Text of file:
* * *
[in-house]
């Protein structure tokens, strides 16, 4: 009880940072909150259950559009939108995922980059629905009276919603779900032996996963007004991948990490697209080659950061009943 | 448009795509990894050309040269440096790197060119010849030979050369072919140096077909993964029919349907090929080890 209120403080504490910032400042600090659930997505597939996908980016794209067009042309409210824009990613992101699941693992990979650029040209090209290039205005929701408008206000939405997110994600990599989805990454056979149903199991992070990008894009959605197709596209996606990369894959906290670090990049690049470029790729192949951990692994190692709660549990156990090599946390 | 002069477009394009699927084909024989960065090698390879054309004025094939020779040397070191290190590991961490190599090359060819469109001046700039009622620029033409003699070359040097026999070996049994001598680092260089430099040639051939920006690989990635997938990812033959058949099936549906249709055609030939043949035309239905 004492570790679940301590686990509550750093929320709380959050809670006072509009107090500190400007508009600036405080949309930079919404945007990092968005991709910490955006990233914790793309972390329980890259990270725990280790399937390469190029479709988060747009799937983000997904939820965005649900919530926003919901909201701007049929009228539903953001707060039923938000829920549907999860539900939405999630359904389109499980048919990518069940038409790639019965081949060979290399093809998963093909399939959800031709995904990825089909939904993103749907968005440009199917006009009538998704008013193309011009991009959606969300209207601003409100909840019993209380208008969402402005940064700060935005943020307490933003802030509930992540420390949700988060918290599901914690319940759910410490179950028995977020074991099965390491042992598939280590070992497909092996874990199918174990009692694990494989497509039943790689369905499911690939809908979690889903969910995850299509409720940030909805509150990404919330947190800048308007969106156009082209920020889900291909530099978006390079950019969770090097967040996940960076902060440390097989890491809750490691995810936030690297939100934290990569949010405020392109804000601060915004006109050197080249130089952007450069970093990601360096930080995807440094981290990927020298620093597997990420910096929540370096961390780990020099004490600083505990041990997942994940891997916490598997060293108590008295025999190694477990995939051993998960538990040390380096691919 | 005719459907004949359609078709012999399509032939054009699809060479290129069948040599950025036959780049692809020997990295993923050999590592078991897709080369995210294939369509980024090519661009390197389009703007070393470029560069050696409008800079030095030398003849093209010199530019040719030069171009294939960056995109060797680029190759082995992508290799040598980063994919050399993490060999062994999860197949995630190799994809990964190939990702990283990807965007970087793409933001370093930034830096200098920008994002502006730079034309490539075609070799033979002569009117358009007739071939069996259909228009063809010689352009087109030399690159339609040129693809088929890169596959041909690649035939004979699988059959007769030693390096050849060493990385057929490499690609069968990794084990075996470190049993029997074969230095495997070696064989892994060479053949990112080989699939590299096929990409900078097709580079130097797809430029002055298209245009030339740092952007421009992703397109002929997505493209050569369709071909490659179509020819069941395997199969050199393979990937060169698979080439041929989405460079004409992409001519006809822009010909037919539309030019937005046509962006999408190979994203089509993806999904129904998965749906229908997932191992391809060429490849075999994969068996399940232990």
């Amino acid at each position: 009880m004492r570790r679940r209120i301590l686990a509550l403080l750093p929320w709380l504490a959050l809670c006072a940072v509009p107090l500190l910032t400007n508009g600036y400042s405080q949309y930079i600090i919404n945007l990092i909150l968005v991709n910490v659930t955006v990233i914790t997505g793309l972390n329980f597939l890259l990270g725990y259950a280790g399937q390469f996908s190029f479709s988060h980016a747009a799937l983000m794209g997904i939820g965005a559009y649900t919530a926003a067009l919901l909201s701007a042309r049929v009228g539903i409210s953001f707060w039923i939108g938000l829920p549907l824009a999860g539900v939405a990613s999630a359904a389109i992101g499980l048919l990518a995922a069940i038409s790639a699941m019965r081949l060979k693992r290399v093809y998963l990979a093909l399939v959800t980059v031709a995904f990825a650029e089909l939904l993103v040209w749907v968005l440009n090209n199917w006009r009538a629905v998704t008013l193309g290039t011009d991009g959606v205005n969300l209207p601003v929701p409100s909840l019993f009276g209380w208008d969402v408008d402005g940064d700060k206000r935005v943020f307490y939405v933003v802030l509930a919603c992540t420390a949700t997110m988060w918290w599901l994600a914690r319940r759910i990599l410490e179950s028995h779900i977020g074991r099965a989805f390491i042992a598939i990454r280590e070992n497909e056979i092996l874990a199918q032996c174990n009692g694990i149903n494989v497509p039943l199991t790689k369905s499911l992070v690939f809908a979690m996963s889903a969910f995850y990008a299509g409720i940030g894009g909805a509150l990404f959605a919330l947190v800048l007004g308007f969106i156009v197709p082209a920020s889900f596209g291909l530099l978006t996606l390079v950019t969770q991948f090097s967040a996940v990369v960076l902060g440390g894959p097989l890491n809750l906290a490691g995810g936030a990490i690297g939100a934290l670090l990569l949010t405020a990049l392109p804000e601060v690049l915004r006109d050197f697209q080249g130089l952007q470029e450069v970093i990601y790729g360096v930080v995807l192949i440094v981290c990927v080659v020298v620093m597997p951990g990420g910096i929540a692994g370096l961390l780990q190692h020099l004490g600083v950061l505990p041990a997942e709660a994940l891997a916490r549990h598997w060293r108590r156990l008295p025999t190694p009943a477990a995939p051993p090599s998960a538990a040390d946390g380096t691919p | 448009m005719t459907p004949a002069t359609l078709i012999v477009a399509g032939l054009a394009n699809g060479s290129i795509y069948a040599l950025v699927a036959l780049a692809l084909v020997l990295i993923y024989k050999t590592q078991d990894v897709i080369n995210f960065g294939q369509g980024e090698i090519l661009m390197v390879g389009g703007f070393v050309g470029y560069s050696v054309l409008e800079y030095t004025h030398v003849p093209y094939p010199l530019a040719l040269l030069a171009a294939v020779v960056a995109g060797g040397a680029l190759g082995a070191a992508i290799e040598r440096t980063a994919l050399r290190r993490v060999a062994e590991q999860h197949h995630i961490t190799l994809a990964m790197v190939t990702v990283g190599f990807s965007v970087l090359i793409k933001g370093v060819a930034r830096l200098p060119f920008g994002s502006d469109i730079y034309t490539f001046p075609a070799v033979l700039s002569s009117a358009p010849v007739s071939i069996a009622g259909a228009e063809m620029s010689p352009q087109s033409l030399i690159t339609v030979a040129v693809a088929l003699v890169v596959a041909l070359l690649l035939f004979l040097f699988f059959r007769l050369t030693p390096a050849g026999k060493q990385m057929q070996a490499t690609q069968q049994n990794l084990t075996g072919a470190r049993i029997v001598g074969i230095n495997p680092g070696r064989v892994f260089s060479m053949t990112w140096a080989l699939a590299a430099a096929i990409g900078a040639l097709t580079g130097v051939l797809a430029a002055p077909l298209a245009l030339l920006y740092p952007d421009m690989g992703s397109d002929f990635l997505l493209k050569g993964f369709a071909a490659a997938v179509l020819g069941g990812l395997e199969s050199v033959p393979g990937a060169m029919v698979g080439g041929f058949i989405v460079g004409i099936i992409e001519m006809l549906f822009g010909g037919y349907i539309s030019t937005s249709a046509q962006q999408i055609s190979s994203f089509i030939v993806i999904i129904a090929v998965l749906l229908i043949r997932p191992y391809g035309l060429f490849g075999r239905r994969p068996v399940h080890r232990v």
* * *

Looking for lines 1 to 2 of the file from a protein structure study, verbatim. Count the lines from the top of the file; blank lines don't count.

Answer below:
[in-house]
């Protein structure tokens, strides 16, 4: 009880940072909150259950559009939108995922980059629905009276919603779900032996996963007004991948990490697209080659950061009943 | 448009795509990894050309040269440096790197060119010849030979050369072919140096077909993964029919349907090929080890 209120403080504490910032400042600090659930997505597939996908980016794209067009042309409210824009990613992101699941693992990979650029040209090209290039205005929701408008206000939405997110994600990599989805990454056979149903199991992070990008894009959605197709596209996606990369894959906290670090990049690049470029790729192949951990692994190692709660549990156990090599946390 | 002069477009394009699927084909024989960065090698390879054309004025094939020779040397070191290190590991961490190599090359060819469109001046700039009622620029033409003699070359040097026999070996049994001598680092260089430099040639051939920006690989990635997938990812033959058949099936549906249709055609030939043949035309239905 004492570790679940301590686990509550750093929320709380959050809670006072509009107090500190400007508009600036405080949309930079919404945007990092968005991709910490955006990233914790793309972390329980890259990270725990280790399937390469190029479709988060747009799937983000997904939820965005649900919530926003919901909201701007049929009228539903953001707060039923938000829920549907999860539900939405999630359904389109499980048919990518069940038409790639019965081949060979290399093809998963093909399939959800031709995904990825089909939904993103749907968005440009199917006009009538998704008013193309011009991009959606969300209207601003409100909840019993209380208008969402402005940064700060935005943020307490933003802030509930992540420390949700988060918290599901914690319940759910410490179950028995977020074991099965390491042992598939280590070992497909092996874990199918174990009692694990494989497509039943790689369905499911690939809908979690889903969910995850299509409720940030909805509150990404919330947190800048308007969106156009082209920020889900291909530099978006390079950019969770090097967040996940960076902060440390097989890491809750490691995810936030690297939100934290990569949010405020392109804000601060915004006109050197080249130089952007450069970093990601360096930080995807440094981290990927020298620093597997990420910096929540370096961390780990020099004490600083505990041990997942994940891997916490598997060293108590008295025999190694477990995939051993998960538990040390380096691919 | 005719459907004949359609078709012999399509032939054009699809060479290129069948040599950025036959780049692809020997990295993923050999590592078991897709080369995210294939369509980024090519661009390197389009703007070393470029560069050696409008800079030095030398003849093209010199530019040719030069171009294939960056995109060797680029190759082995992508290799040598980063994919050399993490060999062994999860197949995630190799994809990964190939990702990283990807965007970087793409933001370093930034830096200098920008994002502006730079034309490539075609070799033979002569009117358009007739071939069996259909228009063809010689352009087109030399690159339609040129693809088929890169596959041909690649035939004979699988059959007769030693390096050849060493990385057929490499690609069968990794084990075996470190049993029997074969230095495997070696064989892994060479053949990112080989699939590299096929990409900078097709580079130097797809430029002055298209245009030339740092952007421009992703397109002929997505493209050569369709071909490659179509020819069941395997199969050199393979990937060169698979080439041929989405460079004409992409001519006809822009010909037919539309030019937005046509962006999408190979994203089509993806999904129904998965749906229908997932191992391809060429490849075999994969068996399940232990």